More Book Recommendations

For more book recommendations, check out the blog posts below…

8 Favorite Writing Mentor Texts

Picture Books for Opinion Writing

Picture Books for Place Value

Pin image for making connections blog post

Teaching Mental Images

Reading
Blog heading for Ideas for Teaching Mental Images

This post may contain affiliate links for your convenience.

Mental Images is one of my favorite reading comprehension skills to teach! It is such an important concept for students to learn and can be helpful with boosting their comprehension and understanding of stories! Today I’ll be sharing with you my favorite books to use for teaching mental images and some lesson ideas!

Debbie Miller also has an amazing teaching resource – Reading with Meaning – that has lots of great ideas for mental images and many other reading skills! I highly suggest checking it out!

Book Suggestions for Mental Images:

The Napping House by Audrey Wood

The Napping House picture book for Mental Images

This comical story is all about a house where everyone is napping. It starts off with a granny who is asleep and then a child falls asleep on top of the granny. Then, a dog falls asleep on top of the child and it continues on and on. This is a great book to use when stopping multiple times to see how mental images change over time.

The Salamander Room by Anne Mazar

The Salamander Room (Dragonfly Books) - picture book cover

In this story, a boy finds a salamander and starts to imagine all of the ways he could turn his room into a home for the creature. This story paints great images and is a great way for students to come up with mental images on their own.

Super Completely and Totally the Messiest by Judith Viorst

Super-Completely and Totally the Messiest picture book cover

This is my favorite story for mental images. In this book, we are introduced to a character named Olivia whose younger sister Sophie is quite a mess! This story has many situations that kids can relate to which makes it easier for them to use schema to help them create their mental images.

Fireflies by Judy Brinckloe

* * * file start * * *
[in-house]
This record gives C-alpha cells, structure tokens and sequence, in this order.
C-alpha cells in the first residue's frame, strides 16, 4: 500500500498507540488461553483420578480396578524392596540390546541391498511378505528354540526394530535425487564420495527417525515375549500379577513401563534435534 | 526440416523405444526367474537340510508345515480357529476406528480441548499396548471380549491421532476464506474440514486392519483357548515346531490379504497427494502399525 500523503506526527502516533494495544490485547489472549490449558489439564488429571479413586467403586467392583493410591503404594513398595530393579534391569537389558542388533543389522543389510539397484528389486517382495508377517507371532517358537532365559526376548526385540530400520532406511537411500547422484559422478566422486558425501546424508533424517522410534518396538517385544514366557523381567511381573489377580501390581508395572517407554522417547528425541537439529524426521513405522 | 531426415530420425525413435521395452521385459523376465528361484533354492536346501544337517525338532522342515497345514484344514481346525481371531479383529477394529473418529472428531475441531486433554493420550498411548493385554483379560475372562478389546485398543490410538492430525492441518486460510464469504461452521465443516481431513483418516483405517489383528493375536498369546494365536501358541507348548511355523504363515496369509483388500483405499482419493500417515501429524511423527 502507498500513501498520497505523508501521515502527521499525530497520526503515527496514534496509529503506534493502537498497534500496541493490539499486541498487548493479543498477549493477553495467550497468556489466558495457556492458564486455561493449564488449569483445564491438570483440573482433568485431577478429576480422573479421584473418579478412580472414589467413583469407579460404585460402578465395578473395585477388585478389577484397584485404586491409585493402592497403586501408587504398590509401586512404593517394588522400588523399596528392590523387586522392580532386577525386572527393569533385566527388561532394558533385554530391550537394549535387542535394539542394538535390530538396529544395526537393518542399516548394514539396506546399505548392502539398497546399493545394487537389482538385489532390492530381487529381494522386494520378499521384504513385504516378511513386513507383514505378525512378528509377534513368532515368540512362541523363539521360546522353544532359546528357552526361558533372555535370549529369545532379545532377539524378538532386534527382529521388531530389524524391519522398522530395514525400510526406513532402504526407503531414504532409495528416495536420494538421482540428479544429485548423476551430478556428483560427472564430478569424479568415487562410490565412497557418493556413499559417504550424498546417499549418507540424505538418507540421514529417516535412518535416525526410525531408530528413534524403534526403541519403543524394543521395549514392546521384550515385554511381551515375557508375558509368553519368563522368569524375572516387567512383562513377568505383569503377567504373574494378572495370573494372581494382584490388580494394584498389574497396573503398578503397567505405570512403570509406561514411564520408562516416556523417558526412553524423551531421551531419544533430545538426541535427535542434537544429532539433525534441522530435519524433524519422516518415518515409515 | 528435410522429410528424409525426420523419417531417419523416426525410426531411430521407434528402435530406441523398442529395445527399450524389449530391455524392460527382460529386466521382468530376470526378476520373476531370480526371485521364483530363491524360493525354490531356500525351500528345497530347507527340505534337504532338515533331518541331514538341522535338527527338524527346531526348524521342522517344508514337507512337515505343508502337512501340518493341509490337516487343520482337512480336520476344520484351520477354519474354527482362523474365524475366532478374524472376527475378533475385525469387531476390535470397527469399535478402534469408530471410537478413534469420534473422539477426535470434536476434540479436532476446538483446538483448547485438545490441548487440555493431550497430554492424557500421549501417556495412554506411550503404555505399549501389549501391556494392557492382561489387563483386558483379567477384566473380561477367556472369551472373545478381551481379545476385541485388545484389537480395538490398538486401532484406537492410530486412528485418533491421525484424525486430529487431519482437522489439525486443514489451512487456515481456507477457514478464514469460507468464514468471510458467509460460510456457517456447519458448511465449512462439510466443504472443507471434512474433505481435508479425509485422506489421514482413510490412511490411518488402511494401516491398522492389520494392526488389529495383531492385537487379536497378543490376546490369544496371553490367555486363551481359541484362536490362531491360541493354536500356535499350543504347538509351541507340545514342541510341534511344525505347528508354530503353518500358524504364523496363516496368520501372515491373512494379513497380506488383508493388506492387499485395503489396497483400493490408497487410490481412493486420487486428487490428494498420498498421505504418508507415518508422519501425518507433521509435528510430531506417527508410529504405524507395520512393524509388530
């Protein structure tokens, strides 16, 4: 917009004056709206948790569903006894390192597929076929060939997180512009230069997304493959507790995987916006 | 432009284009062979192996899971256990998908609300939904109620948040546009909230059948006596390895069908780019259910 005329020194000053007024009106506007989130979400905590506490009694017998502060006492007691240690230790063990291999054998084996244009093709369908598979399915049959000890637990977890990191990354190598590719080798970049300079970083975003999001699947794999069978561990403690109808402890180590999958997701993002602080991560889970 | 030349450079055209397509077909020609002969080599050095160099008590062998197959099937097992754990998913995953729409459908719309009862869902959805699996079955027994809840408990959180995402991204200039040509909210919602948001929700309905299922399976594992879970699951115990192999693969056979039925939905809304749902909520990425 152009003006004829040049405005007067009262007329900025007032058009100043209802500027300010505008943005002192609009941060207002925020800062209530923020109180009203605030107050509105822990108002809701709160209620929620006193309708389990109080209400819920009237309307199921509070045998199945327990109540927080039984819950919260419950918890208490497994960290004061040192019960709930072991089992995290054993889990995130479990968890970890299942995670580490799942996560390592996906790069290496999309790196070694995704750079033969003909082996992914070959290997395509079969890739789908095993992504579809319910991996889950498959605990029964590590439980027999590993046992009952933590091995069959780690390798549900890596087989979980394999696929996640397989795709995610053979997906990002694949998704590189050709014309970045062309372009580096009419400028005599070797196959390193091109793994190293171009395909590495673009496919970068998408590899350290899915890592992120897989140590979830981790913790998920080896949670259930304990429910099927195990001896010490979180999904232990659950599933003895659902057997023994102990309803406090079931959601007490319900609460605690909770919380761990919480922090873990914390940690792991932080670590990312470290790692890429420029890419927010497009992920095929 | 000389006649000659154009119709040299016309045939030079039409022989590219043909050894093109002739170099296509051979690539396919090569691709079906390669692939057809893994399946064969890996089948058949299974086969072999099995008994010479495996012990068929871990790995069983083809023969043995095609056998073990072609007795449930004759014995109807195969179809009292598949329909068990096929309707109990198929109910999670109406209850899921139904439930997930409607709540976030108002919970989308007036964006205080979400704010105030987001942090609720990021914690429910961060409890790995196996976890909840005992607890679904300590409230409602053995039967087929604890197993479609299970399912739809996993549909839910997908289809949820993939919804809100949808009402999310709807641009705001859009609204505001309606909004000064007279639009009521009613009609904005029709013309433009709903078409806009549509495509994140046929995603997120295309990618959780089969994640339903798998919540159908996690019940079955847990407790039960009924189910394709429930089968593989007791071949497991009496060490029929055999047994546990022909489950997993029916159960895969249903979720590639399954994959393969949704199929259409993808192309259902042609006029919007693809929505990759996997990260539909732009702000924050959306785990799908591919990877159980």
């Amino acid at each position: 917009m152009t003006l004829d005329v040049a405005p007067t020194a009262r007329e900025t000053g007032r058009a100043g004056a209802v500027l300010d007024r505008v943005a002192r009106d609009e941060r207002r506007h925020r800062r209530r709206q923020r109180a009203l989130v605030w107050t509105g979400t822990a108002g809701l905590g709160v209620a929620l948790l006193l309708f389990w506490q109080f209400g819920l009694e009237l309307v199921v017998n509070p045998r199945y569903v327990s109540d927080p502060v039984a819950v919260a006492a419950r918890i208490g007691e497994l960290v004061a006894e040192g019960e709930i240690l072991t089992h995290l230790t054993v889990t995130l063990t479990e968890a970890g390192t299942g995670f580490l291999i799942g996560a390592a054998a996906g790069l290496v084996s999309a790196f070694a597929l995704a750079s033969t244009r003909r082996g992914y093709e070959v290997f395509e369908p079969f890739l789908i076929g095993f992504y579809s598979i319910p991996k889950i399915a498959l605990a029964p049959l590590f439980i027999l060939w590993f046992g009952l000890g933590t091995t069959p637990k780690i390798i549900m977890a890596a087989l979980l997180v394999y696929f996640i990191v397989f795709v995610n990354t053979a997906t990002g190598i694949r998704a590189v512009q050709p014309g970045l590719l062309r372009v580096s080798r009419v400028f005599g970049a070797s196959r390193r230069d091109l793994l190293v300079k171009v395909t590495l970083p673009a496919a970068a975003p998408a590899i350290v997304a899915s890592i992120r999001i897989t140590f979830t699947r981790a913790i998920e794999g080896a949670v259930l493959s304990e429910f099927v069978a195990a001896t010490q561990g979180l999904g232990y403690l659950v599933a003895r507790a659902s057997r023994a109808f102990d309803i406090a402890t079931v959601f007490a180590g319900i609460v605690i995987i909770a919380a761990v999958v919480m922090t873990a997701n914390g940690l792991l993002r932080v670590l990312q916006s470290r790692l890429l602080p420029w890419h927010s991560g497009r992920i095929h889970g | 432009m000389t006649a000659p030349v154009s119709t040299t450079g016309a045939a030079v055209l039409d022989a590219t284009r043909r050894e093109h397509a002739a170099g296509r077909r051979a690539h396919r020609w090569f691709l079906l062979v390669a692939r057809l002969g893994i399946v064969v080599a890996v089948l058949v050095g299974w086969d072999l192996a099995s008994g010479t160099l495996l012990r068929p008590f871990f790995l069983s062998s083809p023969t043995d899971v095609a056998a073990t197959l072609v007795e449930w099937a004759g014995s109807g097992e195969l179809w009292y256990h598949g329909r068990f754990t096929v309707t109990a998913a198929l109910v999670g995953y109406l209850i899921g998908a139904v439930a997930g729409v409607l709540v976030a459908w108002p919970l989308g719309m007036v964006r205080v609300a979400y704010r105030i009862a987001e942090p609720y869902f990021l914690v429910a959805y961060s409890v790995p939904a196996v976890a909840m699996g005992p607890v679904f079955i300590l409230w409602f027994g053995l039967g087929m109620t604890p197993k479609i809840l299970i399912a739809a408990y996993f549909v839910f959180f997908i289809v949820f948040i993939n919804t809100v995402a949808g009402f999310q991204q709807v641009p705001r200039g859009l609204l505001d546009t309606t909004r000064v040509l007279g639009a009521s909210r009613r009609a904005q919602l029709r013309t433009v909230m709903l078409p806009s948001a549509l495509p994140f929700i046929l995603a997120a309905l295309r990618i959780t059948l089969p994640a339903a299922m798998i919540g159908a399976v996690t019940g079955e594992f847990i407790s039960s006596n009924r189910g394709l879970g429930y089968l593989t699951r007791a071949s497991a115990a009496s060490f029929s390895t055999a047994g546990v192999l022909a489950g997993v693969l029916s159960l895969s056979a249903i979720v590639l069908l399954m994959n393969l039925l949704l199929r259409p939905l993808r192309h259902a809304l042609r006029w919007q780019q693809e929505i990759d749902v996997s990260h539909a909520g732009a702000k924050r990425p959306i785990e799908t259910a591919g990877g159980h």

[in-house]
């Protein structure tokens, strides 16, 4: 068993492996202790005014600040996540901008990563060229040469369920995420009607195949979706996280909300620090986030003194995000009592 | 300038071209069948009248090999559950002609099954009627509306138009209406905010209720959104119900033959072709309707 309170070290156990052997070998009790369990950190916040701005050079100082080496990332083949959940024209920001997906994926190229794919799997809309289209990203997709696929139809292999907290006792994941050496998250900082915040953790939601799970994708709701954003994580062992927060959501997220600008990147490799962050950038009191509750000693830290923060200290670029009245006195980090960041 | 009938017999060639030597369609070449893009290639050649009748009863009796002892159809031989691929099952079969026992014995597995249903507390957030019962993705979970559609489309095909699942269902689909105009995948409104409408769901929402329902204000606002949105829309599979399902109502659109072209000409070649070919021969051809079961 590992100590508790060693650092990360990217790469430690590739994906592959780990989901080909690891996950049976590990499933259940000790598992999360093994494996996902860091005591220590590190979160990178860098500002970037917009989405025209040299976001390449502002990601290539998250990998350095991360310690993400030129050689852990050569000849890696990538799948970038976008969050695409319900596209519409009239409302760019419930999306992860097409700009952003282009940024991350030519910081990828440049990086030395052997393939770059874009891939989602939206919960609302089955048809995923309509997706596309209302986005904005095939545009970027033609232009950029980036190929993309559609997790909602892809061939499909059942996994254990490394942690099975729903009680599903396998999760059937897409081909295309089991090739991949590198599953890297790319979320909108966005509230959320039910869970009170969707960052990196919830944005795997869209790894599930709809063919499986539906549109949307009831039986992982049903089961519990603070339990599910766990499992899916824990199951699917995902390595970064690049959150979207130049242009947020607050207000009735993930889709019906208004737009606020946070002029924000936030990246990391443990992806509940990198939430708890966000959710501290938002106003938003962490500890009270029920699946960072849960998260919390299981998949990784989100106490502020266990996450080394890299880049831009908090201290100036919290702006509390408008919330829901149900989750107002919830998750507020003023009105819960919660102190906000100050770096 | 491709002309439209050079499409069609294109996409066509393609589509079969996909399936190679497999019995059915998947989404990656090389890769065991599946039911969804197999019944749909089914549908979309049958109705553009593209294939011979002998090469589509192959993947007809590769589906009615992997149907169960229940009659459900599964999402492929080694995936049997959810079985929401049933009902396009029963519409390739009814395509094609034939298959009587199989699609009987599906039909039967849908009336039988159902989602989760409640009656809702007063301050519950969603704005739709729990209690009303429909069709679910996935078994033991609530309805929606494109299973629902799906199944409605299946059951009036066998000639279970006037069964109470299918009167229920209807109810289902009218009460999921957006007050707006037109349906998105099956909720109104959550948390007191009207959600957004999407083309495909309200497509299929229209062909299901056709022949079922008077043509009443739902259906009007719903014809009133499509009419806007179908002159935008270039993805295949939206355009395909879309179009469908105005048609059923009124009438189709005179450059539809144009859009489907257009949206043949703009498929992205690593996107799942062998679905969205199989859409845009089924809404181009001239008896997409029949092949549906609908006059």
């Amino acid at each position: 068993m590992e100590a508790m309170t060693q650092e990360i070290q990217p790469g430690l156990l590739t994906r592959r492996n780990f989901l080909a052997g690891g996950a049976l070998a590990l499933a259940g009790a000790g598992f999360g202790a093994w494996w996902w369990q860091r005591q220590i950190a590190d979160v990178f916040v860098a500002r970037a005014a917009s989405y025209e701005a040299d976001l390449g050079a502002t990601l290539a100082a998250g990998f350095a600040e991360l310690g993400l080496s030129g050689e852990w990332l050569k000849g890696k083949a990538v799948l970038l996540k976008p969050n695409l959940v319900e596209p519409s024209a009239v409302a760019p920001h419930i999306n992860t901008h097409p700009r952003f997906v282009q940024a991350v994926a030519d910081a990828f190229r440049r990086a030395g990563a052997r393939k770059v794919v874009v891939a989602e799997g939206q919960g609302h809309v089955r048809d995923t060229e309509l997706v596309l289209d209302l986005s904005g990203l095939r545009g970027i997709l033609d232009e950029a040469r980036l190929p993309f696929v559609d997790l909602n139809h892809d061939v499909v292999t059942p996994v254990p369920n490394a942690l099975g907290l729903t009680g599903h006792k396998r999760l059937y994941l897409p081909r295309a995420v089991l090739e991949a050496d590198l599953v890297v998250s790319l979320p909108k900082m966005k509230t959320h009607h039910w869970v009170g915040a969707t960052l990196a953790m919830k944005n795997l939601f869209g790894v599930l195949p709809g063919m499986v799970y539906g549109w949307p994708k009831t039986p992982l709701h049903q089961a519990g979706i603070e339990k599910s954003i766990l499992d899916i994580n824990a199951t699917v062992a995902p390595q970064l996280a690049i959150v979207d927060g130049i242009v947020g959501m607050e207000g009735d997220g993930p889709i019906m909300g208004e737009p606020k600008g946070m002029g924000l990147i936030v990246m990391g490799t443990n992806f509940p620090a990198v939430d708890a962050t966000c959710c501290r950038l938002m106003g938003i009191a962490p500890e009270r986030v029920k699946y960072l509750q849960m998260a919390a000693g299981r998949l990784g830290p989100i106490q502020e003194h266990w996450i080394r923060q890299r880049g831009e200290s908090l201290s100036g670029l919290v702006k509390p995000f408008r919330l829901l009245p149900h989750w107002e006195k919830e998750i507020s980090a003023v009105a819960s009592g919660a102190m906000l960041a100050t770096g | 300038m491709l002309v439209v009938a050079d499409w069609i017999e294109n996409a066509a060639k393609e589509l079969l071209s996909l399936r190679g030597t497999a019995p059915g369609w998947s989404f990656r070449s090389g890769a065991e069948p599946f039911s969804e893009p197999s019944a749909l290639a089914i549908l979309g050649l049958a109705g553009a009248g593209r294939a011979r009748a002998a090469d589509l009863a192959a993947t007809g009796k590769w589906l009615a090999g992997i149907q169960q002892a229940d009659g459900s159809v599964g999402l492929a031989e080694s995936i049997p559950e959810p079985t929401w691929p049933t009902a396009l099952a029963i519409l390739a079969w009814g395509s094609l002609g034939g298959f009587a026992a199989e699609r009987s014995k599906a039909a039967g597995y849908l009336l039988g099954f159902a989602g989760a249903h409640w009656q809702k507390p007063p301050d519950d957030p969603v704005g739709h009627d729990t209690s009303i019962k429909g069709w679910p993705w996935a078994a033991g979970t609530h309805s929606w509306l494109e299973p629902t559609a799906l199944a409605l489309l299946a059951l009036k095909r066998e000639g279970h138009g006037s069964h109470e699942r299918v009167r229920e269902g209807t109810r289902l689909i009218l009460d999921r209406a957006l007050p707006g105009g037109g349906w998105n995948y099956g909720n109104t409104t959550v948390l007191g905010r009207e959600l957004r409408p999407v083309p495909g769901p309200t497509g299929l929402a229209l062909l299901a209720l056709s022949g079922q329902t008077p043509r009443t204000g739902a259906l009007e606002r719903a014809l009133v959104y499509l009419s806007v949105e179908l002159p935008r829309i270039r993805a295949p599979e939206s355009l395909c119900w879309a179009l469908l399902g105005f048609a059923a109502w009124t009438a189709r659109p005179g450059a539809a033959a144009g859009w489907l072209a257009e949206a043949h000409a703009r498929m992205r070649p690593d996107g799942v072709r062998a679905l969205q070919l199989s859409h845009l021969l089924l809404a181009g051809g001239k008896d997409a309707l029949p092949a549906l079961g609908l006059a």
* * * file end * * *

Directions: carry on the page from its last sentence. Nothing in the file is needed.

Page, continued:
Fireflies - picture book for Mental Images

In this story a young boy is excited to catch as many fireflies as he can. He thinks they are so enchanting but as the story progresses he realizes he must set them free.  Fireflies can provide a great visual. Now if students don’t have schema this visual could be interesting, but could also be a great way to discuss how people can interpret things differently.

Bedhead by Margie Palatini

Bedhead - picture book

This is another comical book that most students will relate to! We’ve all gotten bedhead at one time or another.  This story has Oliver’s family trying to help contain the bedhead and ends up with him realizing it’s picture day at school. The author writes so descriptively that the kids will have a great time creating mental images.

Teaching Ideas:

Creating Mental Images from Their Life:

First, I have students create mental images from events in their own life. I find it helps them to understand the concept if they can apply it to themselves first. I give them a paper with four boxes – one for each image. Prior to sketching the image, students close their eyes to focus on the specific mental image.  For this activity, I will often have students create an image for the time they learned how to ride a bike, a time they got hurt, their last birthday party, and their favorite place.

Poetry:

Debbie Miller suggests using poetry for mental images and it is a great way to help students use it with text – but on a small scale! I love using Shel Silverstein’s poems for this activity.  Students relate to them and they are funny, which makes them super engaging.  I use Bandaids, Sister for Sale, Rain, and Spaghetti.  

Students get to hear all of the poems and then pick the one that gave them the strongest mental image. Then, students will draw the image on a blank piece of paper.  After we talk about how even though some students chose the same poem, their images are different. We talk about how their schema and point of view plays a part in how they create their own mental images.

Photo of drawing of Spaghetti poem.
Photo of drawing of Rain poem

Books:

Next, I use many of the books that I listed above to help with visualizing.  For these read alouds, I do NOT show the pictures! I want the students to create the pictures in their mind. {I will often go back and read the story again after the activity and then share the illustrations).  

With these read alouds, I plan out a few stopping points ahead of time. I will often give students a page with 3-4 boxes. When I pause reading, students will then sketch their current mental image in one of the boxes. Then, I read some more and they sketch their new image. This is a great way to help students understand that their mental image can change over time. See an example below for the story – The Napping House.

Photo of book - The Napping House